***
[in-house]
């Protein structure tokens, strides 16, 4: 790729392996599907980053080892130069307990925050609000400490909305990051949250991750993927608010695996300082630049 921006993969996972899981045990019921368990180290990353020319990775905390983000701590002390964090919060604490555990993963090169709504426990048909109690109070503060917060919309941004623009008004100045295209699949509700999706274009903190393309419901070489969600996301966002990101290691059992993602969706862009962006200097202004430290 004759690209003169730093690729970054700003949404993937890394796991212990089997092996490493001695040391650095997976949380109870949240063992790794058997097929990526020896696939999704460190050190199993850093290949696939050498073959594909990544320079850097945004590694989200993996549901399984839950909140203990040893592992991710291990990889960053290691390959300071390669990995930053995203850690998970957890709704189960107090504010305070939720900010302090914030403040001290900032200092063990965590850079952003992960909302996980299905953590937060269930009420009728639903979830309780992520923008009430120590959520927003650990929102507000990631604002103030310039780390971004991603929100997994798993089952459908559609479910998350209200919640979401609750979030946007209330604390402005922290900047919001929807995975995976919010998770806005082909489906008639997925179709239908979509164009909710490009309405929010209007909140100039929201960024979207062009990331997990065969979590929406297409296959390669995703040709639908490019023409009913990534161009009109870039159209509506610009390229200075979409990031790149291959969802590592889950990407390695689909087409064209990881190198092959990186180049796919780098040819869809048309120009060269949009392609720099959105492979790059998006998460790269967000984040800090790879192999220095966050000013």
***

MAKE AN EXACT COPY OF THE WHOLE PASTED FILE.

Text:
[in-house]
């Protein structure tokens, strides 16, 4: 790729392996599907980053080892130069307990925050609000400490909305990051949250991750993927608010695996300082630049 921006993969996972899981045990019921368990180290990353020319990775905390983000701590002390964090919060604490555990993963090169709504426990048909109690109070503060917060919309941004623009008004100045295209699949509700999706274009903190393309419901070489969600996301966002990101290691059992993602969706862009962006200097202004430290 004759690209003169730093690729970054700003949404993937890394796991212990089997092996490493001695040391650095997976949380109870949240063992790794058997097929990526020896696939999704460190050190199993850093290949696939050498073959594909990544320079850097945004590694989200993996549901399984839950909140203990040893592992991710291990990889960053290691390959300071390669990995930053995203850690998970957890709704189960107090504010305070939720900010302090914030403040001290900032200092063990965590850079952003992960909302996980299905953590937060269930009420009728639903979830309780992520923008009430120590959520927003650990929102507000990631604002103030310039780390971004991603929100997994798993089952459908559609479910998350209200919640979401609750979030946007209330604390402005922290900047919001929807995975995976919010998770806005082909489906008639997925179709239908979509164009909710490009309405929010209007909140100039929201960024979207062009990331997990065969979590929406297409296959390669995703040709639908490019023409009913990534161009009109870039159209509506610009390229200075979409990031790149291959969802590592889950990407390695689909087409064209990881190198092959990186180049796919780098040819869809048309120009060269949009392609720099959105492979790059998006998460790269967000984040800090790879192999220095966050000013």